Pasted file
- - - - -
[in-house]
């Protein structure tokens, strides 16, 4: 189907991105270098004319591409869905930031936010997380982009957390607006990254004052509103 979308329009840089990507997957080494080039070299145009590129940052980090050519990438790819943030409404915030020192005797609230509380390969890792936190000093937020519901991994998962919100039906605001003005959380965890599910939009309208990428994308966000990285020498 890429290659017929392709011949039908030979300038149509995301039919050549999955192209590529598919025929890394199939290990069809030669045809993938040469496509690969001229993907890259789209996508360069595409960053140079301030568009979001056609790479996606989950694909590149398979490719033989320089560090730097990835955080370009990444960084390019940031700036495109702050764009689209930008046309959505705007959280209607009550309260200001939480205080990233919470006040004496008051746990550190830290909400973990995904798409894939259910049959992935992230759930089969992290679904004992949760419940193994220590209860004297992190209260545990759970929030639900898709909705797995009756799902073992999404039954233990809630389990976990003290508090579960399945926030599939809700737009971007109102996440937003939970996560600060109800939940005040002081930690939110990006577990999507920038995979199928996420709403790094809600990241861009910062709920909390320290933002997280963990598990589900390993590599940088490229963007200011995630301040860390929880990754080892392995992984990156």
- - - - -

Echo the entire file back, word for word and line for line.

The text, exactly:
[in-house]
């Protein structure tokens, strides 16, 4: 189907991105270098004319591409869905930031936010997380982009957390607006990254004052509103 979308329009840089990507997957080494080039070299145009590129940052980090050519990438790819943030409404915030020192005797609230509380390969890792936190000093937020519901991994998962919100039906605001003005959380965890599910939009309208990428994308966000990285020498 890429290659017929392709011949039908030979300038149509995301039919050549999955192209590529598919025929890394199939290990069809030669045809993938040469496509690969001229993907890259789209996508360069595409960053140079301030568009979001056609790479996606989950694909590149398979490719033989320089560090730097990835955080370009990444960084390019940031700036495109702050764009689209930008046309959505705007959280209607009550309260200001939480205080990233919470006040004496008051746990550190830290909400973990995904798409894939259910049959992935992230759930089969992290679904004992949760419940193994220590209860004297992190209260545990759970929030639900898709909705797995009756799902073992999404039954233990809630389990976990003290508090579960399945926030599939809700737009971007109102996440937003939970996560600060109800939940005040002081930690939110990006577990999507920038995979199928996420709403790094809600990241861009910062709920909390320290933002997280963990598990589900390993590599940088490229963007200011995630301040860390929880990754080892392995992984990156």